For some time now, organizations have fallen in love with the idea of maximizing engagement at work. This has led to a proliferation of fun: foosball, Nerf, ping-pong, and pinball games — and, along the way, perhaps contributed to the frat-house vibe that marks dysfunctional bro culture. Here’s a great article from Jacob Morgan that unearths a simple truth: there are two types of engagement. The first type is shallow fun: when employees play games. The second type is deep fun — when employees take ownership of their experience inside the group.
Organizations are spending hundreds of millions of dollars on employee engagement programs, yet their scores on engagement surveys remain abysmally low. How is that possible? Because most initiatives amount to an adrenaline shot. A perk is introduced to boost scores, but over time the effect wears off and scores go back down. Another perk is introduced, and scores go back up — and then they fall again. The more this cycle repeats itself, the more it feels like manipulation.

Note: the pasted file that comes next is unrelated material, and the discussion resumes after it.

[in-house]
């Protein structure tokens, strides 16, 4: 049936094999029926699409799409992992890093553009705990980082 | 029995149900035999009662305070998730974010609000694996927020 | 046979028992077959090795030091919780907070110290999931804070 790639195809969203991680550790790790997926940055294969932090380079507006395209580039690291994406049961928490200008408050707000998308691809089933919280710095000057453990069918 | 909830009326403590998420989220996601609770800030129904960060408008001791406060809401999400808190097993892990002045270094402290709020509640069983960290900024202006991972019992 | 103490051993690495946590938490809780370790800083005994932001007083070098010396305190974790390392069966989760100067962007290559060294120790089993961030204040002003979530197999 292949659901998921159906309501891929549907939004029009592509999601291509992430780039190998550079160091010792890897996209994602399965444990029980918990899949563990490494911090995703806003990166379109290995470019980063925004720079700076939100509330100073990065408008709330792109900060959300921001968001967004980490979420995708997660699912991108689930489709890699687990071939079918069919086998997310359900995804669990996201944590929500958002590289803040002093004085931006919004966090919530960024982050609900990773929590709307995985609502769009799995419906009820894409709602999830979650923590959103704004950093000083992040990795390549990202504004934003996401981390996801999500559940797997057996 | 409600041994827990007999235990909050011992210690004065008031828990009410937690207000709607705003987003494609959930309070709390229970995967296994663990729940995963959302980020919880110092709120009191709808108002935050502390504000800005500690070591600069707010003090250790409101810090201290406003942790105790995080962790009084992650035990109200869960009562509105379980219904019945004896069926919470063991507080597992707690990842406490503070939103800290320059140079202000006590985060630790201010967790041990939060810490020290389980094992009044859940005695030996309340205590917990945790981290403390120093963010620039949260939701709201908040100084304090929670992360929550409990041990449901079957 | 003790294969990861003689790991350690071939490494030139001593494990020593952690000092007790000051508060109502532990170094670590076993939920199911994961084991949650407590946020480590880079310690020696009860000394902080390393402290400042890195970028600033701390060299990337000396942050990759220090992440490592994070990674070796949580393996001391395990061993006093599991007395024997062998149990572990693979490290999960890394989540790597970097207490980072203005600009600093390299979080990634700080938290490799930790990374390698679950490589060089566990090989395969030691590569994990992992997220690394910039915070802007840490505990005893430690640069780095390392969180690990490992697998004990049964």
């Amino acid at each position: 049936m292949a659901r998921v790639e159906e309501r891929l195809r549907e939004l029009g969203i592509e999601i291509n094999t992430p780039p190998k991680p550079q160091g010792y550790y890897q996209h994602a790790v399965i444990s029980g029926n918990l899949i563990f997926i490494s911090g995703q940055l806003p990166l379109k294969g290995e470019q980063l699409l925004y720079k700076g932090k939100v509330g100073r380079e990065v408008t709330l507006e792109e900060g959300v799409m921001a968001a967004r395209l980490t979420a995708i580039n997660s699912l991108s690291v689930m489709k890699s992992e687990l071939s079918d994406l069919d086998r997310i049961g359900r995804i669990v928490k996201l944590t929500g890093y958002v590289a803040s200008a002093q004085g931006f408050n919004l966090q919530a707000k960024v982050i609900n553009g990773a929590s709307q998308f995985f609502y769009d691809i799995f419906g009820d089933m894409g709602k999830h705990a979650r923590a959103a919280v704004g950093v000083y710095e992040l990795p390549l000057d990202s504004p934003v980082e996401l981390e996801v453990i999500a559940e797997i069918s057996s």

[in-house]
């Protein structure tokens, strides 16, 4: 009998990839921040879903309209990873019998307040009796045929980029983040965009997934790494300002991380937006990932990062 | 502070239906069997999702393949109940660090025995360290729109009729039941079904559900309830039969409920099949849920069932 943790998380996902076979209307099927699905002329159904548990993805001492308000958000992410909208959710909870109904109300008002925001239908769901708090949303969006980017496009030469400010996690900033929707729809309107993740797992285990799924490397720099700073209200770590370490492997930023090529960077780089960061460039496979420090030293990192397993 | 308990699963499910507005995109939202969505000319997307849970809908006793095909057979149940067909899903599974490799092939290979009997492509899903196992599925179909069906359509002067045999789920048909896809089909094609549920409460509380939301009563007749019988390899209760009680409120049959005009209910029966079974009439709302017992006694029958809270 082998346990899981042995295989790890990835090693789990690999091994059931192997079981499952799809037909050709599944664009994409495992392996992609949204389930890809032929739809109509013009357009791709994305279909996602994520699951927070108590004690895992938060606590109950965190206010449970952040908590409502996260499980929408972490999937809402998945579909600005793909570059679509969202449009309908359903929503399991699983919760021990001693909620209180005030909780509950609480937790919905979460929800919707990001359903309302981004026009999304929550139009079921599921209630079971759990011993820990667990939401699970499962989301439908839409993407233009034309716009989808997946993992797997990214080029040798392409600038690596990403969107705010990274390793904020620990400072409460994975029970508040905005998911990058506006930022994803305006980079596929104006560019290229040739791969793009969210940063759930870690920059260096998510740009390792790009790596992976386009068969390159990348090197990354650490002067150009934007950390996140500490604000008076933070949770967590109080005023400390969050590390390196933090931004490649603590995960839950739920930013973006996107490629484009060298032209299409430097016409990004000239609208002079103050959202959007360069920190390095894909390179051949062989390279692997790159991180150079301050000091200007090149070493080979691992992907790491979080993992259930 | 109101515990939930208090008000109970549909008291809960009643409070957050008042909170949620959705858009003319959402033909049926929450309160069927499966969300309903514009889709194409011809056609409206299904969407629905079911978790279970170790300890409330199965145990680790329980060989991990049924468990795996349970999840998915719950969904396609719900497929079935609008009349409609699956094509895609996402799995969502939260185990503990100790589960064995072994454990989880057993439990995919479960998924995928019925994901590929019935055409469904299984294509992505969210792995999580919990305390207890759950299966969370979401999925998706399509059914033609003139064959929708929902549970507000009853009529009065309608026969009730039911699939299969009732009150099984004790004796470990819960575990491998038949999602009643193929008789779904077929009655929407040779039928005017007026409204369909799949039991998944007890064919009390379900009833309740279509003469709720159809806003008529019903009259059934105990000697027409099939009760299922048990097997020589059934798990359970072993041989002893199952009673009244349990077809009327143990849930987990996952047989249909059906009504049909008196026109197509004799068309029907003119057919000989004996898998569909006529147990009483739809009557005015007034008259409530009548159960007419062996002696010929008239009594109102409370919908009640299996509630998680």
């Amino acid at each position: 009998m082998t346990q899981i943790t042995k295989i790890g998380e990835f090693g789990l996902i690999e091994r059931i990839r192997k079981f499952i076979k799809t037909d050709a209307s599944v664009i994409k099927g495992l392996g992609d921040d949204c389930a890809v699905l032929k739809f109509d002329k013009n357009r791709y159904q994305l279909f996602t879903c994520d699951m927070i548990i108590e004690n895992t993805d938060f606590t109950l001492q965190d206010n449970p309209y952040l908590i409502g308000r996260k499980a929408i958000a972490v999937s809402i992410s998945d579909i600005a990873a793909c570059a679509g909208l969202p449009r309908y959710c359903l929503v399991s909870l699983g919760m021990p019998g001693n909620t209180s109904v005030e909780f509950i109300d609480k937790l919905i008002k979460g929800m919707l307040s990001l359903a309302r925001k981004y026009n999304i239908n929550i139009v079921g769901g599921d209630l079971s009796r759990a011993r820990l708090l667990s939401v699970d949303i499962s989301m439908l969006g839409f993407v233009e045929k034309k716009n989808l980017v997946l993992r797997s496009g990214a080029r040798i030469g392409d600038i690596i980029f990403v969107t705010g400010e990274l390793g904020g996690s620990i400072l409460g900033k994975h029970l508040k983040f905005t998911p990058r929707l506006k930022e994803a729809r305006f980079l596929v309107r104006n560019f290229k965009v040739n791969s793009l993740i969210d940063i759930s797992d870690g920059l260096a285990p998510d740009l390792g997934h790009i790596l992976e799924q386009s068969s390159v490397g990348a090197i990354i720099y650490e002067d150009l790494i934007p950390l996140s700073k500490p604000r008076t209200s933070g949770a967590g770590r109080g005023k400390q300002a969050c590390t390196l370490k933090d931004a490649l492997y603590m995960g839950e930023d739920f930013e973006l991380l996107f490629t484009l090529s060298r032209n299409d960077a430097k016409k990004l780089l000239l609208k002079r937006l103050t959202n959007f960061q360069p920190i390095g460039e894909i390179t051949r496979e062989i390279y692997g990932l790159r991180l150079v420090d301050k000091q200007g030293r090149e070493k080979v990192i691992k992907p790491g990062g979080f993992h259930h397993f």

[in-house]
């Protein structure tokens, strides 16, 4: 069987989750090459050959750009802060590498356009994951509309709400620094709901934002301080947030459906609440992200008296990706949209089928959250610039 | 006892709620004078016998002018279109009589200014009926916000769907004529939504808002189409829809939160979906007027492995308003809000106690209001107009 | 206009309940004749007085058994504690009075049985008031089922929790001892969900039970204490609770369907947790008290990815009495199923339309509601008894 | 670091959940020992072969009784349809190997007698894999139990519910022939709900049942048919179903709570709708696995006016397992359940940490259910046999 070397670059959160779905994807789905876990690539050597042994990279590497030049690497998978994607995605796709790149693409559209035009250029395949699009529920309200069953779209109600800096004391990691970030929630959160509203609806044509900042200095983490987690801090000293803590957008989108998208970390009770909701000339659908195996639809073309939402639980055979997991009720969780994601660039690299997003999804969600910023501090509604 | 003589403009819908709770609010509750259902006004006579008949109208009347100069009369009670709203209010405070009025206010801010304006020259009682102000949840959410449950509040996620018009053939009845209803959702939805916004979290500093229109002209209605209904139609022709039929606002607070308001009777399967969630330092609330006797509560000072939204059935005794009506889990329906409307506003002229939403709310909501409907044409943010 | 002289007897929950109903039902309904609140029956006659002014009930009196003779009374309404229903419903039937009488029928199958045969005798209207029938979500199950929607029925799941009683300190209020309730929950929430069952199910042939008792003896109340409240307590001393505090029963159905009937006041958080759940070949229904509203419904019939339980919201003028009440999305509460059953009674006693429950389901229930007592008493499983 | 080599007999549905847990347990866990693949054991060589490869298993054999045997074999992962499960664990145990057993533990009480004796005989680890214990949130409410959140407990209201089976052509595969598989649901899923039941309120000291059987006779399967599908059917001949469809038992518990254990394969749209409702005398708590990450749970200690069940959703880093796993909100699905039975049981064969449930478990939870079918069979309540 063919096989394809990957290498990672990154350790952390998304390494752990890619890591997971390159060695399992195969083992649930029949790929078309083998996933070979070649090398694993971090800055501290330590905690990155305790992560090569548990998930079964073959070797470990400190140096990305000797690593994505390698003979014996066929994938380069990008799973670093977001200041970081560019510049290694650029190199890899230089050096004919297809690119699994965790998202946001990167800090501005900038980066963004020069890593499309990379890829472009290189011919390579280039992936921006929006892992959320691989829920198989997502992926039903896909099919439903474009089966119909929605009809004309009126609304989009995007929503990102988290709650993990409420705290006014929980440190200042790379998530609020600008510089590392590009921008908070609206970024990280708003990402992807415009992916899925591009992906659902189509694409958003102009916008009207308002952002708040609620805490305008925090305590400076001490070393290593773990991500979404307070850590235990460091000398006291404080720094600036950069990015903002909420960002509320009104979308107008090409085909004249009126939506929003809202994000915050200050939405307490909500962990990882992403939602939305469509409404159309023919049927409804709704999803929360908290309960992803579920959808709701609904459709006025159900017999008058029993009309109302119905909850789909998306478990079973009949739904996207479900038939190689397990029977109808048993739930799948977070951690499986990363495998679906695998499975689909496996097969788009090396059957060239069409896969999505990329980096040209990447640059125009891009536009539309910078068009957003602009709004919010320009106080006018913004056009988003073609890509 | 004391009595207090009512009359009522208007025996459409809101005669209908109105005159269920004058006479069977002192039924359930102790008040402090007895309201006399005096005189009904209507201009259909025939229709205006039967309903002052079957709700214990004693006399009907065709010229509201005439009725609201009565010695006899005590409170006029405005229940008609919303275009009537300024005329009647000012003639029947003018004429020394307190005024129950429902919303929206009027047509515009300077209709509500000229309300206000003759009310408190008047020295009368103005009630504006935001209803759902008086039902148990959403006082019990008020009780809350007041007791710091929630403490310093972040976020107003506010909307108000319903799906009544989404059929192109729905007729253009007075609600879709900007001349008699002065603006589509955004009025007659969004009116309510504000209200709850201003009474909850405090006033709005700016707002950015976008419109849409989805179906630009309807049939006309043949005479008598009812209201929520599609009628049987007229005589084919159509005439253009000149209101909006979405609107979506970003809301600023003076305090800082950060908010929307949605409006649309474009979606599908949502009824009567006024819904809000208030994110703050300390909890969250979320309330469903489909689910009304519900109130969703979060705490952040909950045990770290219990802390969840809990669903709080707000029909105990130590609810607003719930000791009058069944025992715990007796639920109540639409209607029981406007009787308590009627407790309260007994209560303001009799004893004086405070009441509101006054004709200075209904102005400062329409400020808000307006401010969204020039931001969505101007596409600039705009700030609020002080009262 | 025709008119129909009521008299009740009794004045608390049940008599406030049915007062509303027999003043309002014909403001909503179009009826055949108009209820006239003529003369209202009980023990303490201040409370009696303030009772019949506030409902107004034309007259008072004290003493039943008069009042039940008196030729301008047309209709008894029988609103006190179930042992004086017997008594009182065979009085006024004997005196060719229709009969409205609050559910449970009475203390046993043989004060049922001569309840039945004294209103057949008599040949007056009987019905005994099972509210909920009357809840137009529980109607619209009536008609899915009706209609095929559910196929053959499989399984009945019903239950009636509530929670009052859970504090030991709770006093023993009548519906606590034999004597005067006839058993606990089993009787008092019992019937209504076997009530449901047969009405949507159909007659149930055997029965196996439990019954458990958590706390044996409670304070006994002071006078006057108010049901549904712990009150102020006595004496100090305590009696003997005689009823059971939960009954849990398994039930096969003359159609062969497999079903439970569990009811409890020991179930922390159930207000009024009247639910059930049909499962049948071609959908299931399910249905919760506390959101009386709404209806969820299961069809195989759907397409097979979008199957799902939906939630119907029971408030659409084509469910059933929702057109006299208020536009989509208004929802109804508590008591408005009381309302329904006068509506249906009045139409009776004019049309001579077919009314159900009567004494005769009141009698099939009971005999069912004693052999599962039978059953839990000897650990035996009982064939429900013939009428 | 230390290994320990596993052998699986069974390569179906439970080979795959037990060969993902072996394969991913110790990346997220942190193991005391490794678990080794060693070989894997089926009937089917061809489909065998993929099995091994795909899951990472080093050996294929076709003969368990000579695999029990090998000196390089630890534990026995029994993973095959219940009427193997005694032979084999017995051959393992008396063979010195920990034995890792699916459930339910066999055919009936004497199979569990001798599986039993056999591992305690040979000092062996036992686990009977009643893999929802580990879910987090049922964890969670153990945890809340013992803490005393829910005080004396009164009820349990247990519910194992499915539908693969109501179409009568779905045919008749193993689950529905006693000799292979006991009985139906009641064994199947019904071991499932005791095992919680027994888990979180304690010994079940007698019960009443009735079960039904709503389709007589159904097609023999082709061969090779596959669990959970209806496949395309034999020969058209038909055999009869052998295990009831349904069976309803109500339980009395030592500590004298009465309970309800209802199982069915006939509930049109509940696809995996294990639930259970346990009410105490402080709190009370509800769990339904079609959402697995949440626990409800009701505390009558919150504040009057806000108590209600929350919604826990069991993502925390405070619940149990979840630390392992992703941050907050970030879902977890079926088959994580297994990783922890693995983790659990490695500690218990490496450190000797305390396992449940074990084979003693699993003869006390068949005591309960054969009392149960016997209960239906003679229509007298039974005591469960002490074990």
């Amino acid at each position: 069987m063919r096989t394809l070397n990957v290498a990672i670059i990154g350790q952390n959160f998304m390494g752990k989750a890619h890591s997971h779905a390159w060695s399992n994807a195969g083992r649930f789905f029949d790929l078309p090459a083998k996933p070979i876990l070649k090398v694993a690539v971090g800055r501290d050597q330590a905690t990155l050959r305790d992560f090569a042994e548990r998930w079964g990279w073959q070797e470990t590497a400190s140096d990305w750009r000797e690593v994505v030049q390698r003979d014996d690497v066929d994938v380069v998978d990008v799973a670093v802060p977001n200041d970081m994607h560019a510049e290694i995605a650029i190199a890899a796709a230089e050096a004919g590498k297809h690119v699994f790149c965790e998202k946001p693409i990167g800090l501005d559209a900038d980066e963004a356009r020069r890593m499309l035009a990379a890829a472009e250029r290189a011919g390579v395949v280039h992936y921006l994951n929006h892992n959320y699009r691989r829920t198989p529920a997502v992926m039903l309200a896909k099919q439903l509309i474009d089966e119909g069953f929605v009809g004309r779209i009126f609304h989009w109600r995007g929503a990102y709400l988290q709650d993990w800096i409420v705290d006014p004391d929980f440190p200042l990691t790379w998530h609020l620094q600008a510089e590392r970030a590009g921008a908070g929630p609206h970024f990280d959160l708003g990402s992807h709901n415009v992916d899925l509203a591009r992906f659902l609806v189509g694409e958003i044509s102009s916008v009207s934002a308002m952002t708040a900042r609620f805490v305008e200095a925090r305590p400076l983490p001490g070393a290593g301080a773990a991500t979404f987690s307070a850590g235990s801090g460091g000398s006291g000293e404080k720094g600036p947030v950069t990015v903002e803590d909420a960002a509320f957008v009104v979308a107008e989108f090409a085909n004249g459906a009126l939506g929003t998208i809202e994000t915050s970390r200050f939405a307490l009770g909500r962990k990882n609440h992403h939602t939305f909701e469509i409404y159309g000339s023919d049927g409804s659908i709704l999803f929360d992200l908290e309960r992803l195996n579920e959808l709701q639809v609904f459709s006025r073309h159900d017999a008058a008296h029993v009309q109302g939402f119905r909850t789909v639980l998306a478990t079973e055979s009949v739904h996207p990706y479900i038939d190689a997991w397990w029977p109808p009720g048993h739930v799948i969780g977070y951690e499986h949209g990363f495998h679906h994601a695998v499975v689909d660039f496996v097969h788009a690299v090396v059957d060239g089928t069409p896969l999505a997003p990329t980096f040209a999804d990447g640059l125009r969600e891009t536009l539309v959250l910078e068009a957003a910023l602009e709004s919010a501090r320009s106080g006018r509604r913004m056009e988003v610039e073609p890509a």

How do you create deep engagement? Carve out space to let employees improve the fundamental systems of the group. For example: allow employees to design and build conference rooms, hold a brainstorming session to rebuild the HR function, or invest in real-time feedback systems that help people know how they are doing. Morgan calls this investing in employee experience. According to his research, companies that invested in experience did well. Really well.
Compared with other companies, the [experience-investment] organizations had more than four times the average profit and more than two times the average revenue. They were also almost 25% smaller, which suggests higher levels of productivity and innovation.
In other words, deep fun wins every time.